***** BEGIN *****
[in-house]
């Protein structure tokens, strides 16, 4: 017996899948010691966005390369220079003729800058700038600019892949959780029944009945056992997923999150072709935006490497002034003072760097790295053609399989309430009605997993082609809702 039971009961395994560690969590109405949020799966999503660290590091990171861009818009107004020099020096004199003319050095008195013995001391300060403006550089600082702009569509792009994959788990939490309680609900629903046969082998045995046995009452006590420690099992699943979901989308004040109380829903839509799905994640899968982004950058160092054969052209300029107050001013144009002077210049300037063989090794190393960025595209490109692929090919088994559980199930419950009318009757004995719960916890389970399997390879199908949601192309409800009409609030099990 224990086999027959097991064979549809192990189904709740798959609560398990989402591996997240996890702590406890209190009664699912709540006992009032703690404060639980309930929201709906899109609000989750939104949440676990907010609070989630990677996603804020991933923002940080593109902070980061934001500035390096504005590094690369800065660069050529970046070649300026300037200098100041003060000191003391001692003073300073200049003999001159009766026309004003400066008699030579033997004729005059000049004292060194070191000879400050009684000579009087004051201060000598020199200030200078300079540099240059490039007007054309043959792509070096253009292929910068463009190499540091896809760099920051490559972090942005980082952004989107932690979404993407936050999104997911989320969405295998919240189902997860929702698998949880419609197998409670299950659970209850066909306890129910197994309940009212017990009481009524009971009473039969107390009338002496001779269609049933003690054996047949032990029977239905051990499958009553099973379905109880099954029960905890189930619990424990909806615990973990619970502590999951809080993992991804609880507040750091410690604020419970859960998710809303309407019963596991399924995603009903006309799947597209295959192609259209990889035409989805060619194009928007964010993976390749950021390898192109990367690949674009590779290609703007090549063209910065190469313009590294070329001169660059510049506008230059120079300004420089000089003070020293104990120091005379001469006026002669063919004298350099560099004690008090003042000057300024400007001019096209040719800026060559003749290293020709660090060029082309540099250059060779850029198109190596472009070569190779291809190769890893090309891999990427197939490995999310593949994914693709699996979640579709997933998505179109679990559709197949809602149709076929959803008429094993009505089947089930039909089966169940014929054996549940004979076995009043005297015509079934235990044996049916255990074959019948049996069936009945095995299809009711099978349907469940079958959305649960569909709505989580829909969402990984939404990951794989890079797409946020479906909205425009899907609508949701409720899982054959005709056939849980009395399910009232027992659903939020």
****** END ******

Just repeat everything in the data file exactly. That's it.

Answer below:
[in-house]
């Protein structure tokens, strides 16, 4: 017996899948010691966005390369220079003729800058700038600019892949959780029944009945056992997923999150072709935006490497002034003072760097790295053609399989309430009605997993082609809702 039971009961395994560690969590109405949020799966999503660290590091990171861009818009107004020099020096004199003319050095008195013995001391300060403006550089600082702009569509792009994959788990939490309680609900629903046969082998045995046995009452006590420690099992699943979901989308004040109380829903839509799905994640899968982004950058160092054969052209300029107050001013144009002077210049300037063989090794190393960025595209490109692929090919088994559980199930419950009318009757004995719960916890389970399997390879199908949601192309409800009409609030099990 224990086999027959097991064979549809192990189904709740798959609560398990989402591996997240996890702590406890209190009664699912709540006992009032703690404060639980309930929201709906899109609000989750939104949440676990907010609070989630990677996603804020991933923002940080593109902070980061934001500035390096504005590094690369800065660069050529970046070649300026300037200098100041003060000191003391001692003073300073200049003999001159009766026309004003400066008699030579033997004729005059000049004292060194070191000879400050009684000579009087004051201060000598020199200030200078300079540099240059490039007007054309043959792509070096253009292929910068463009190499540091896809760099920051490559972090942005980082952004989107932690979404993407936050999104997911989320969405295998919240189902997860929702698998949880419609197998409670299950659970209850066909306890129910197994309940009212017990009481009524009971009473039969107390009338002496001779269609049933003690054996047949032990029977239905051990499958009553099973379905109880099954029960905890189930619990424990909806615990973990619970502590999951809080993992991804609880507040750091410690604020419970859960998710809303309407019963596991399924995603009903006309799947597209295959192609259209990889035409989805060619194009928007964010993976390749950021390898192109990367690949674009590779290609703007090549063209910065190469313009590294070329001169660059510049506008230059120079300004420089000089003070020293104990120091005379001469006026002669063919004298350099560099004690008090003042000057300024400007001019096209040719800026060559003749290293020709660090060029082309540099250059060779850029198109190596472009070569190779291809190769890893090309891999990427197939490995999310593949994914693709699996979640579709997933998505179109679990559709197949809602149709076929959803008429094993009505089947089930039909089966169940014929054996549940004979076995009043005297015509079934235990044996049916255990074959019948049996069936009945095995299809009711099978349907469940079958959305649960569909709505989580829909969402990984939404990951794989890079797409946020479906909205425009899907609508949701409720899982054959005709056939849980009395399910009232027992659903939020």